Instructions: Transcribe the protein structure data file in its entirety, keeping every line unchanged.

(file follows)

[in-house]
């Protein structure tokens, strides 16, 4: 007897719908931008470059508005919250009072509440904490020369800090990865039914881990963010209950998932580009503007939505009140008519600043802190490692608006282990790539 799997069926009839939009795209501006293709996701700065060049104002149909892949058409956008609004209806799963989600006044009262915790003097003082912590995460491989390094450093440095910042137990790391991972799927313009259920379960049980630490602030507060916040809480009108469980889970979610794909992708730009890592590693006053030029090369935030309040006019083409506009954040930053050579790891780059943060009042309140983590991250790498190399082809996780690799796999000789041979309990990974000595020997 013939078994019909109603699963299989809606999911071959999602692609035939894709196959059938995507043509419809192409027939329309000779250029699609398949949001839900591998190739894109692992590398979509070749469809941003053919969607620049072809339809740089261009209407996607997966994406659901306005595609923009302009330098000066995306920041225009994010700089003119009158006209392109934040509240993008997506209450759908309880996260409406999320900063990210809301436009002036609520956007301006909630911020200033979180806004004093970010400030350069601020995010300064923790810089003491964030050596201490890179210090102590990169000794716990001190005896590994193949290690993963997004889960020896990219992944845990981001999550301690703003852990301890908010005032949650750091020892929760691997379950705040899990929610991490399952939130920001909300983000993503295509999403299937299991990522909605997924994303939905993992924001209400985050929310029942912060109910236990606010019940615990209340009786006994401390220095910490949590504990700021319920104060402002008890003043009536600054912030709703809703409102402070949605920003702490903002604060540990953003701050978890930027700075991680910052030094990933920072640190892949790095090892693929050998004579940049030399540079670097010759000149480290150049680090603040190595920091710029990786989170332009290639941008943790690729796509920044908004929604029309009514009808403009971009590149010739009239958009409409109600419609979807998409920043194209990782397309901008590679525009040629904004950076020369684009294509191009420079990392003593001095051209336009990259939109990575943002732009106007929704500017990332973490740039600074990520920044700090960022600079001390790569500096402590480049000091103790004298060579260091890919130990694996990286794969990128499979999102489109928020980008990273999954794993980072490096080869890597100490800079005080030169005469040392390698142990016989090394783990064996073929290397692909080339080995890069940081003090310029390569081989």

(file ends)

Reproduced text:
[in-house]
């Protein structure tokens, strides 16, 4: 007897719908931008470059508005919250009072509440904490020369800090990865039914881990963010209950998932580009503007939505009140008519600043802190490692608006282990790539 799997069926009839939009795209501006293709996701700065060049104002149909892949058409956008609004209806799963989600006044009262915790003097003082912590995460491989390094450093440095910042137990790391991972799927313009259920379960049980630490602030507060916040809480009108469980889970979610794909992708730009890592590693006053030029090369935030309040006019083409506009954040930053050579790891780059943060009042309140983590991250790498190399082809996780690799796999000789041979309990990974000595020997 013939078994019909109603699963299989809606999911071959999602692609035939894709196959059938995507043509419809192409027939329309000779250029699609398949949001839900591998190739894109692992590398979509070749469809941003053919969607620049072809339809740089261009209407996607997966994406659901306005595609923009302009330098000066995306920041225009994010700089003119009158006209392109934040509240993008997506209450759908309880996260409406999320900063990210809301436009002036609520956007301006909630911020200033979180806004004093970010400030350069601020995010300064923790810089003491964030050596201490890179210090102590990169000794716990001190005896590994193949290690993963997004889960020896990219992944845990981001999550301690703003852990301890908010005032949650750091020892929760691997379950705040899990929610991490399952939130920001909300983000993503295509999403299937299991990522909605997924994303939905993992924001209400985050929310029942912060109910236990606010019940615990209340009786006994401390220095910490949590504990700021319920104060402002008890003043009536600054912030709703809703409102402070949605920003702490903002604060540990953003701050978890930027700075991680910052030094990933920072640190892949790095090892693929050998004579940049030399540079670097010759000149480290150049680090603040190595920091710029990786989170332009290639941008943790690729796509920044908004929604029309009514009808403009971009590149010739009239958009409409109600419609979807998409920043194209990782397309901008590679525009040629904004950076020369684009294509191009420079990392003593001095051209336009990259939109990575943002732009106007929704500017990332973490740039600074990520920044700090960022600079001390790569500096402590480049000091103790004298060579260091890919130990694996990286794969990128499979999102489109928020980008990273999954794993980072490096080869890597100490800079005080030169005469040392390698142990016989090394783990064996073929290397692909080339080995890069940081003090310029390569081989």